What Is a Mortgage Bond?

When it comes to investing, it seems like there are endless options available today. Among the most popular investment options are real estate, stocks and bonds. And to keep things interesting, within each of these investment categories, you’ll find a variety of investment options to consider. 

We’re going to focus on one investment category: bonds. Bonds are issued by governments and corporations to raise money. In return for your investment, the issuer pays out interest over a set time frame followed by repayment of the bond at maturity. 

The bond type we’re going to focus on is the mortgage bond.

A mortgage bond is backed by a pool of mortgages that serve as collateral for the bond. The idea is that the bond will be repaid as long as most homeowners in the pool regularly pay their mortgage. 

In this article, you’ll learn more about mortgage bond investing options, the risks and benefits of investing in mortgage bonds, and how to get started.

How Do Mortgage Bonds Work?

Before we dive into mortgage bonds, let’s take a peek behind the curtains to see how mortgage lenders usually operate. It may surprise you, but mortgage lenders typically don’t service the loans they issue for very long. 

It’s common practice for mortgage lenders to sell the loans they’ve issued soon after they’re funded. Lenders that operate like this primarily profit from the money they make originating loans and selling them to investors, not from the interest paid on loans by borrowers.

Lenders commonly sell bundled mortgages on the secondary market to investment banks or government-sponsored enterprises, like Fannie Mae or Freddie Mac. The investment bank or entity that purchases the lender’s loans will likely combine them with a pool of other mortgage loans and sell them to investors as mortgage-backed bonds.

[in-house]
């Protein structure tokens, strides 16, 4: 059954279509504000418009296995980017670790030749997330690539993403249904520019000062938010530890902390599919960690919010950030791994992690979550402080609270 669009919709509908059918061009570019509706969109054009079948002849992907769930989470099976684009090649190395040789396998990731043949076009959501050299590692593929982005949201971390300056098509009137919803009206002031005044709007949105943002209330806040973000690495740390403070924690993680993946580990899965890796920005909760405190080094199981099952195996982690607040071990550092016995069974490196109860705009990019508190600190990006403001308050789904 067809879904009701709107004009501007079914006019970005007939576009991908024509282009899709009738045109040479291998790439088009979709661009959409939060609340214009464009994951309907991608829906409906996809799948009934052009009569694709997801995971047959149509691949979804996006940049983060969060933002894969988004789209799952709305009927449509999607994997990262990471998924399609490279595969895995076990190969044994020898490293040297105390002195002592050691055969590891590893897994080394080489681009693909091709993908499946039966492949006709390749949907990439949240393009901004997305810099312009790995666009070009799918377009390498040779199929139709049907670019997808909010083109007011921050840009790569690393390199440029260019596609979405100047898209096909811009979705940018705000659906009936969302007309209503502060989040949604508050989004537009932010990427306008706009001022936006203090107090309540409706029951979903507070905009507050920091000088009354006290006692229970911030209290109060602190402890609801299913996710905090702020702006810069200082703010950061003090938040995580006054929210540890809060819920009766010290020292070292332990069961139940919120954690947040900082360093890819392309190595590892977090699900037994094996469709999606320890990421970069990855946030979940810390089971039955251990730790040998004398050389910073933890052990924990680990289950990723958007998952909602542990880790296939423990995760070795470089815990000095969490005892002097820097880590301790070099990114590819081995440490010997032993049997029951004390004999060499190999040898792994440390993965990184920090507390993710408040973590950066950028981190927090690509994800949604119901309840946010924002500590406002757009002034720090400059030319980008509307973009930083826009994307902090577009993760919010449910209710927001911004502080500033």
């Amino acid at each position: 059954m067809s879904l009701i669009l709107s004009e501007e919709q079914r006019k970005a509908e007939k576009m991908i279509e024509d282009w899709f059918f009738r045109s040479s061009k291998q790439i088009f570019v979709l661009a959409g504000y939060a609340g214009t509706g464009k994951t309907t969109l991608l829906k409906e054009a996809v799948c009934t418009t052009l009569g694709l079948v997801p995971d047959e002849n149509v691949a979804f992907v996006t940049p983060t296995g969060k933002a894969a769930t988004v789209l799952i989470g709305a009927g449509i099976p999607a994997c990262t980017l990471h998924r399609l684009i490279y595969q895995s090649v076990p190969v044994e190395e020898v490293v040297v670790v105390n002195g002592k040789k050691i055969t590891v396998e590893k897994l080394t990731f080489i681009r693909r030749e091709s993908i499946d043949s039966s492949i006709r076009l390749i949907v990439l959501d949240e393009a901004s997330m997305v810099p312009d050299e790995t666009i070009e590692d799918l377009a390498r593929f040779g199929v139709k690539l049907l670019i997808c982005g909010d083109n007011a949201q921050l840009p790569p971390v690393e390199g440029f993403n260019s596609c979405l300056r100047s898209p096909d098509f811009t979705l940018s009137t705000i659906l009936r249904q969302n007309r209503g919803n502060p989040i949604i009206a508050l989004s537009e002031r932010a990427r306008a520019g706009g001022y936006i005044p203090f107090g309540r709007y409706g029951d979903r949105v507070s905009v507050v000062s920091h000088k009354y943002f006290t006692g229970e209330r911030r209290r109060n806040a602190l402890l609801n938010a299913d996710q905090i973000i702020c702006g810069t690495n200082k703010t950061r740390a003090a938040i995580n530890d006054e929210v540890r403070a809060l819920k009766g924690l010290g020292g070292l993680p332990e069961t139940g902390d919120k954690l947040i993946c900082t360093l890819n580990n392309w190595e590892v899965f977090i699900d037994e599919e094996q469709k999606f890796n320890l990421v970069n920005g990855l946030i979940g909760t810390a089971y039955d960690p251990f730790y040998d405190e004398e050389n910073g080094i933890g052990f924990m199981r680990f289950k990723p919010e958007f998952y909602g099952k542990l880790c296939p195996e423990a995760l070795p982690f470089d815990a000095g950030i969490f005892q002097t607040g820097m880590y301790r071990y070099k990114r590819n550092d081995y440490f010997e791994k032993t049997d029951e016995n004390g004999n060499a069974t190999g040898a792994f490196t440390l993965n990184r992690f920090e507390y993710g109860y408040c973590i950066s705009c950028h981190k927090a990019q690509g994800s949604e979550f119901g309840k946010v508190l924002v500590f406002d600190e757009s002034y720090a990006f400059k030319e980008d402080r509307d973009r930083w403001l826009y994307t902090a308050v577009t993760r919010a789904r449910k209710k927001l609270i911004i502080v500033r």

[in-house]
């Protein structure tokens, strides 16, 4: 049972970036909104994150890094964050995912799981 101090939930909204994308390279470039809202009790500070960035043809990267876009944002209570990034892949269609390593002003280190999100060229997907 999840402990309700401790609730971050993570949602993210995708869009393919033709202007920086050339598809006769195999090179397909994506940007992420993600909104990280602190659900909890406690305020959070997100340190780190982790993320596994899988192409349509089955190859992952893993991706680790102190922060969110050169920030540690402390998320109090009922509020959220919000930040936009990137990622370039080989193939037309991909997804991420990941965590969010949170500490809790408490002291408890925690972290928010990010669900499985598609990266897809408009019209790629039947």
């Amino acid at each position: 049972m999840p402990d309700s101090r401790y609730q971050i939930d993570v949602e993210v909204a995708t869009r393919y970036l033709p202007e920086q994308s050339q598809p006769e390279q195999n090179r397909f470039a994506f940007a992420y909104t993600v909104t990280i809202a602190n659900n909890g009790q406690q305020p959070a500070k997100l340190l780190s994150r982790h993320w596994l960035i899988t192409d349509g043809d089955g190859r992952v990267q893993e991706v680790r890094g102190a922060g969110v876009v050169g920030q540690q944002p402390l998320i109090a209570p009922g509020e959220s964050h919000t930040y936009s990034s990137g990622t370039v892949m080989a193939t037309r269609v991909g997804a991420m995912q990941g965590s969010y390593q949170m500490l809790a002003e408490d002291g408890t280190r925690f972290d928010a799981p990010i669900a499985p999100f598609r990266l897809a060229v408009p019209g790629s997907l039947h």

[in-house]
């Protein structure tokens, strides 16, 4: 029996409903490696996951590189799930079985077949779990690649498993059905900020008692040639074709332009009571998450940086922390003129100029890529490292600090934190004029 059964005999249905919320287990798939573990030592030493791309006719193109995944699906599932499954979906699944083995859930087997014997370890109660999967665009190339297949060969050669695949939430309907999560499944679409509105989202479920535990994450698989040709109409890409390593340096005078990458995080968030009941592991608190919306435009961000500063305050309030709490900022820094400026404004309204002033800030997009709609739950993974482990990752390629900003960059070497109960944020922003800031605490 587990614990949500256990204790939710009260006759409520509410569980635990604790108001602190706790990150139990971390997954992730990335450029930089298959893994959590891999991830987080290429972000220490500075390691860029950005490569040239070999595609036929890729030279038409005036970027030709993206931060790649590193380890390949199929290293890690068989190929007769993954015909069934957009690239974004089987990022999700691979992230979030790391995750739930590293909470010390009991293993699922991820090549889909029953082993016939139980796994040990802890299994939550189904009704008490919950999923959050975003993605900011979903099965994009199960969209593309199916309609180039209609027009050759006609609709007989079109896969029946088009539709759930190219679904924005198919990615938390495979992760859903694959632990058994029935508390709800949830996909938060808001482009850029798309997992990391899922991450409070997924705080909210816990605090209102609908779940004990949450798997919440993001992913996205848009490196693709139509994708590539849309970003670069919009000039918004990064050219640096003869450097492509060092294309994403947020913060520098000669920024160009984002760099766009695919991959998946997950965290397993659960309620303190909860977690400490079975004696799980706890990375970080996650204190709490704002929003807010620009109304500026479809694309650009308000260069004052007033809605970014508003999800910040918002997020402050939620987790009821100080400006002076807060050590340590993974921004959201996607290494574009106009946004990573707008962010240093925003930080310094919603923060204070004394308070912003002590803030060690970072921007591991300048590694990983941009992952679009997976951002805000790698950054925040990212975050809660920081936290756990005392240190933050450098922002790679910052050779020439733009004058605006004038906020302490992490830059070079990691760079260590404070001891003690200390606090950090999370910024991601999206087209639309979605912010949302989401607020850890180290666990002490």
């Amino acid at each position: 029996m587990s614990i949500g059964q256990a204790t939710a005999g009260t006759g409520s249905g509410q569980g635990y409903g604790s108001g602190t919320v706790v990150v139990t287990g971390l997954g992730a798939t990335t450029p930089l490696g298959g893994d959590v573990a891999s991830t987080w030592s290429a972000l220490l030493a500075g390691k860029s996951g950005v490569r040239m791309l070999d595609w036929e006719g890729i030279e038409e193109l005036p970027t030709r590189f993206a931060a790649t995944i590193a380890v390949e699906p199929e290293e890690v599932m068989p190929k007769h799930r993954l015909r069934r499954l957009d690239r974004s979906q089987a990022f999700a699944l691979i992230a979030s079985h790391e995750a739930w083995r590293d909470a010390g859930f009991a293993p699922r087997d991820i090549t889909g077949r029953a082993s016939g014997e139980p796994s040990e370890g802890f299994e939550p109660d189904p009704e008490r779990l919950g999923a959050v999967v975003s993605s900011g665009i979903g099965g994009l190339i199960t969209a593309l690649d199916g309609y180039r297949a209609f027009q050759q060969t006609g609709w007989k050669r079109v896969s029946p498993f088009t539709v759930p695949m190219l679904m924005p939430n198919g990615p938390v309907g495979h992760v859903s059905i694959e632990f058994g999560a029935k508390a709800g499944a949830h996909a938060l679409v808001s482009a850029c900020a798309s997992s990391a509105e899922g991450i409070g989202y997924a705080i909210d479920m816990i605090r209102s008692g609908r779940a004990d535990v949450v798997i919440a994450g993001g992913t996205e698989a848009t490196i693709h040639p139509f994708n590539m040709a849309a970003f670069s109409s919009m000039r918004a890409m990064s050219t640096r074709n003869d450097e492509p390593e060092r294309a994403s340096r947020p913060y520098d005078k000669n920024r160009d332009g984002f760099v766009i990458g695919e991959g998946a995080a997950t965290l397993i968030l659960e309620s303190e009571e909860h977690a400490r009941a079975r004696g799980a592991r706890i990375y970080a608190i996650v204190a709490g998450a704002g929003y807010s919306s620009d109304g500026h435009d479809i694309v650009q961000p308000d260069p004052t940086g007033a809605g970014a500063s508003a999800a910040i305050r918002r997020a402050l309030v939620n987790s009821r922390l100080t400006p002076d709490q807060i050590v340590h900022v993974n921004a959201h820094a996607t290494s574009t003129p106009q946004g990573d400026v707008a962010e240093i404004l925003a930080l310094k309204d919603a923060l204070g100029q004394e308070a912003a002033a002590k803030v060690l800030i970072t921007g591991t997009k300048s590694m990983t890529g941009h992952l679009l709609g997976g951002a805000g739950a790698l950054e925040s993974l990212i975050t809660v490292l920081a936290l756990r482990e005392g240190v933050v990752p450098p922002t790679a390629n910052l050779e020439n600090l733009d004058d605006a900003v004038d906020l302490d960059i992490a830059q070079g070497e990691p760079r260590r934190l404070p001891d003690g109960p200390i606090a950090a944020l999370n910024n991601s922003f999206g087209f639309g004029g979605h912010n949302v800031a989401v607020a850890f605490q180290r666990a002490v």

FYI: A mortgage bond is different from a mortgage loan. A mortgage loan is a debt a borrower agrees to repay a lender with interest over the length of the loan. A mortgage bond is an investment (like a stock or bond) that is backed by a pool of mortgage loans. The mortgages act as collateral for the bond.

Investors make money on a mortgage bond in two ways:

  • Regular interest payments: When homeowners make their monthly mortgage payments, the bond issuer pays out a portion of the interest to bondholders. 
  • Appreciation: Because mortgage bonds are investment securities, their value can go up or down. If you sell your bond when the value has appreciated, you’ll make a profit.

Mortgage bonds also feature built-in protections for investors. If a significant portion of mortgages default, the bond issuer can sell the properties backing the bond. This creates a low-risk investment environment for investors.

Bonds are passive, low-risk investments and typically have a lower rate of return than riskier investment options.

A GSE is sponsored and regulated by the U. S. government but operates as a private company. There are two GSEs: Fannie Mae and Freddie Mac. And they each play an essential role in the secondary market for mortgage-backed securities.